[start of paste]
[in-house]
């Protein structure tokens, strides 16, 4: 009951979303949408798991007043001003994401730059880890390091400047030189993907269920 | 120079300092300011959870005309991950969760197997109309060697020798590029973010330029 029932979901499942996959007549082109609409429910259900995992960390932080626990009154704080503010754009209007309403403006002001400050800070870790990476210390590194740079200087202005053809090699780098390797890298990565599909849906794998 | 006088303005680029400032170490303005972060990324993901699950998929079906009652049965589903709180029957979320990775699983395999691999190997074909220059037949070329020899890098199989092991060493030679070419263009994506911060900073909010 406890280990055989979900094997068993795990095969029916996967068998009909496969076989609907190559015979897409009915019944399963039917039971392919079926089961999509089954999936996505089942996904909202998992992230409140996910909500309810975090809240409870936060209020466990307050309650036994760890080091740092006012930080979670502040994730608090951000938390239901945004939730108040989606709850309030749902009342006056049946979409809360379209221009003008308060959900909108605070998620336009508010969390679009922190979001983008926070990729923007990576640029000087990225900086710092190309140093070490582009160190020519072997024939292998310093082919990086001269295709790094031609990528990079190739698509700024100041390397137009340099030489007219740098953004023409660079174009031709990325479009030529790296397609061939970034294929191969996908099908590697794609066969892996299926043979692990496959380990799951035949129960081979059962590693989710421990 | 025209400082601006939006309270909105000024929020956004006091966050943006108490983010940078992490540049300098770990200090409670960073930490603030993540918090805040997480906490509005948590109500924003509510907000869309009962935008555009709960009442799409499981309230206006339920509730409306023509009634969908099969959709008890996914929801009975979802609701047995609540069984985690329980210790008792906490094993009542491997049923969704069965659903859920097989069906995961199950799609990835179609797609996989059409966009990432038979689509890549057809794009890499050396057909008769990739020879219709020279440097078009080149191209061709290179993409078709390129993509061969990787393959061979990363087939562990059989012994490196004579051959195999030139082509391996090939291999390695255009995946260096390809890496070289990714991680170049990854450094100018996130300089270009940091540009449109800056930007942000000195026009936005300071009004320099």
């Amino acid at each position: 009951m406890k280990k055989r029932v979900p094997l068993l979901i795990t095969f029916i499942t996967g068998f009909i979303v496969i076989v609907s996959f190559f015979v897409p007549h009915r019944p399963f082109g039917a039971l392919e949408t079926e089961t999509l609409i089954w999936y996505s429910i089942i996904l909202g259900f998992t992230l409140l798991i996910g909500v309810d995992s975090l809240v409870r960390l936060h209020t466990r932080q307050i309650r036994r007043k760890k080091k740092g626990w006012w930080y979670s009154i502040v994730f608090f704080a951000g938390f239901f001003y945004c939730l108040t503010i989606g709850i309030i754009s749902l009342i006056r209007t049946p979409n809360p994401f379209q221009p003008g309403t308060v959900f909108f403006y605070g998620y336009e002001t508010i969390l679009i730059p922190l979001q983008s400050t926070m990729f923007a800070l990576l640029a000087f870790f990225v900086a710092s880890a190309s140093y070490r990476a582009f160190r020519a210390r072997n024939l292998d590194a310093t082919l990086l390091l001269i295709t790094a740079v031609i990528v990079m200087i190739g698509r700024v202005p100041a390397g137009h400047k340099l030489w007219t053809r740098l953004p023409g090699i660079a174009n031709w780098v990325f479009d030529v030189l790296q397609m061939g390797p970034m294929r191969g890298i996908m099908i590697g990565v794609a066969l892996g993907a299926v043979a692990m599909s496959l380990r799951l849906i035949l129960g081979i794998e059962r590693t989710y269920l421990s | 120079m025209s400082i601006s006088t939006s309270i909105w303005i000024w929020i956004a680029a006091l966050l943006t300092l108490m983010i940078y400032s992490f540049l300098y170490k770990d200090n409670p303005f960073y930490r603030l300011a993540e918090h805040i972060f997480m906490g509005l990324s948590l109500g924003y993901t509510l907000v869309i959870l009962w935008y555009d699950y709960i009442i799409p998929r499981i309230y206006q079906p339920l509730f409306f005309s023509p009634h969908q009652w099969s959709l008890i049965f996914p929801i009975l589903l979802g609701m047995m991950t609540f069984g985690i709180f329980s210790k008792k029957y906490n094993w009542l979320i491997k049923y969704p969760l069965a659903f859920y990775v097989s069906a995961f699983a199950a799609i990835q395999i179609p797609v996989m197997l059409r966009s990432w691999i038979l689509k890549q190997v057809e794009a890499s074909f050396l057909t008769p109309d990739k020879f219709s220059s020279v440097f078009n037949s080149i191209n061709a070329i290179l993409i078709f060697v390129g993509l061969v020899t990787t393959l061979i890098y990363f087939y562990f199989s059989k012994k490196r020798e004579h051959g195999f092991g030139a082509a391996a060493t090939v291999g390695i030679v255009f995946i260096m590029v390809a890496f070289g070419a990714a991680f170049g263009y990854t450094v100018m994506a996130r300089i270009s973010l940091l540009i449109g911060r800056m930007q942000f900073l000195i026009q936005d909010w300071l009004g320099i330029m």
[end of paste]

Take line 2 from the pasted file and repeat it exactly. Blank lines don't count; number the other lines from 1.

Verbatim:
């Protein structure tokens, strides 16, 4: 009951979303949408798991007043001003994401730059880890390091400047030189993907269920 | 120079300092300011959870005309991950969760197997109309060697020798590029973010330029 029932979901499942996959007549082109609409429910259900995992960390932080626990009154704080503010754009209007309403403006002001400050800070870790990476210390590194740079200087202005053809090699780098390797890298990565599909849906794998 | 006088303005680029400032170490303005972060990324993901699950998929079906009652049965589903709180029957979320990775699983395999691999190997074909220059037949070329020899890098199989092991060493030679070419263009994506911060900073909010 406890280990055989979900094997068993795990095969029916996967068998009909496969076989609907190559015979897409009915019944399963039917039971392919079926089961999509089954999936996505089942996904909202998992992230409140996910909500309810975090809240409870936060209020466990307050309650036994760890080091740092006012930080979670502040994730608090951000938390239901945004939730108040989606709850309030749902009342006056049946979409809360379209221009003008308060959900909108605070998620336009508010969390679009922190979001983008926070990729923007990576640029000087990225900086710092190309140093070490582009160190020519072997024939292998310093082919990086001269295709790094031609990528990079190739698509700024100041390397137009340099030489007219740098953004023409660079174009031709990325479009030529790296397609061939970034294929191969996908099908590697794609066969892996299926043979692990496959380990799951035949129960081979059962590693989710421990 | 025209400082601006939006309270909105000024929020956004006091966050943006108490983010940078992490540049300098770990200090409670960073930490603030993540918090805040997480906490509005948590109500924003509510907000869309009962935008555009709960009442799409499981309230206006339920509730409306023509009634969908099969959709008890996914929801009975979802609701047995609540069984985690329980210790008792906490094993009542491997049923969704069965659903859920097989069906995961199950799609990835179609797609996989059409966009990432038979689509890549057809794009890499050396057909008769990739020879219709020279440097078009080149191209061709290179993409078709390129993509061969990787393959061979990363087939562990059989012994490196004579051959195999030139082509391996090939291999390695255009995946260096390809890496070289990714991680170049990854450094100018996130300089270009940091540009449109800056930007942000000195026009936005300071009004320099």